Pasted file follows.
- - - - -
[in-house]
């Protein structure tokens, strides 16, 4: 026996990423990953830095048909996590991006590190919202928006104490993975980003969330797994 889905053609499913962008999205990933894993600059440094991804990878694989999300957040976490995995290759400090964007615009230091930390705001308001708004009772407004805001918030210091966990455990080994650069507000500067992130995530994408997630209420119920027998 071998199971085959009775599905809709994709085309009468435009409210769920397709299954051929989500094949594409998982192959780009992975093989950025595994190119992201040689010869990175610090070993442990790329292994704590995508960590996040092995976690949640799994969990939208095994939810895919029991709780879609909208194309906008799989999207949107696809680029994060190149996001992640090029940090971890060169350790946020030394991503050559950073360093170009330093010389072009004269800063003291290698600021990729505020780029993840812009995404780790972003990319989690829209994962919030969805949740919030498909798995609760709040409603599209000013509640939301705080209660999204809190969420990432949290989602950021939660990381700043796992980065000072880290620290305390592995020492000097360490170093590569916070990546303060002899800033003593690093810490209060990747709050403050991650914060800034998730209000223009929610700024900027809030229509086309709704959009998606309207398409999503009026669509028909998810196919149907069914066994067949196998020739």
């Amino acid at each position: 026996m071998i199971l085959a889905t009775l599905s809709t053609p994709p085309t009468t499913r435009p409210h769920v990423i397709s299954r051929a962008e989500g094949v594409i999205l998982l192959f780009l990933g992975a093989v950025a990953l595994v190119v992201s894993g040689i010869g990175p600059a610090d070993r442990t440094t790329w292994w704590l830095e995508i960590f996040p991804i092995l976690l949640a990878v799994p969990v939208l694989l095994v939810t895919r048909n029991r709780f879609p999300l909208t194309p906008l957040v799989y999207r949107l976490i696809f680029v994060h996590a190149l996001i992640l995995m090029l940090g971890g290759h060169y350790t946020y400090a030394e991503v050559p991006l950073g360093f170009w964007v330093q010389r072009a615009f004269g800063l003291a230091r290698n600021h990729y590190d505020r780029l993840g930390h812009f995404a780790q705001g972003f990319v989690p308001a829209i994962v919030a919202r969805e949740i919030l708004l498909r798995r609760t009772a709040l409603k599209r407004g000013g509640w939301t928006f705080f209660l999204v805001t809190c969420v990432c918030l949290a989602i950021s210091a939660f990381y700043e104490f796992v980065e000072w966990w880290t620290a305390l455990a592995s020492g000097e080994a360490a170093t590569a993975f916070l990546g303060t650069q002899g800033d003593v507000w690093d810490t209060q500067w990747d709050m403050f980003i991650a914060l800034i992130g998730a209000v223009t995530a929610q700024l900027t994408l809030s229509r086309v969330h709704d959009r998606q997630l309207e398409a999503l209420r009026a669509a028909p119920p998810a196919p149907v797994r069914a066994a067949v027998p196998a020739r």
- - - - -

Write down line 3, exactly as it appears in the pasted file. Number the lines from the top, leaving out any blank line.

């Amino acid at each position: 026996m071998i199971l085959a889905t009775l599905s809709t053609p994709p085309t009468t499913r435009p409210h769920v990423i397709s299954r051929a962008e989500g094949v594409i999205l998982l192959f780009l990933g992975a093989v950025a990953l595994v190119v992201s894993g040689i010869g990175p600059a610090d070993r442990t440094t790329w292994w704590l830095e995508i960590f996040p991804i092995l976690l949640a990878v799994p969990v939208l694989l095994v939810t895919r048909n029991r709780f879609p999300l909208t194309p906008l957040v799989y999207r949107l976490i696809f680029v994060h996590a190149l996001i992640l995995m090029l940090g971890g290759h060169y350790t946020y400090a030394e991503v050559p991006l950073g360093f170009w964007v330093q010389r072009a615009f004269g800063l003291a230091r290698n600021h990729y590190d505020r780029l993840g930390h812009f995404a780790q705001g972003f990319v989690p308001a829209i994962v919030a919202r969805e949740i919030l708004l498909r798995r609760t009772a709040l409603k599209r407004g000013g509640w939301t928006f705080f209660l999204v805001t809190c969420v990432c918030l949290a989602i950021s210091a939660f990381y700043e104490f796992v980065e000072w966990w880290t620290a305390l455990a592995s020492g000097e080994a360490a170093t590569a993975f916070l990546g303060t650069q002899g800033d003593v507000w690093d810490t209060q500067w990747d709050m403050f980003i991650a914060l800034i992130g998730a209000v223009t995530a929610q700024l900027t994408l809030s229509r086309v969330h709704d959009r998606q997630l309207e398409a999503l209420r009026a669509a028909p119920p998810a196919p149907v797994r069914a066994a067949v027998p196998a020739r």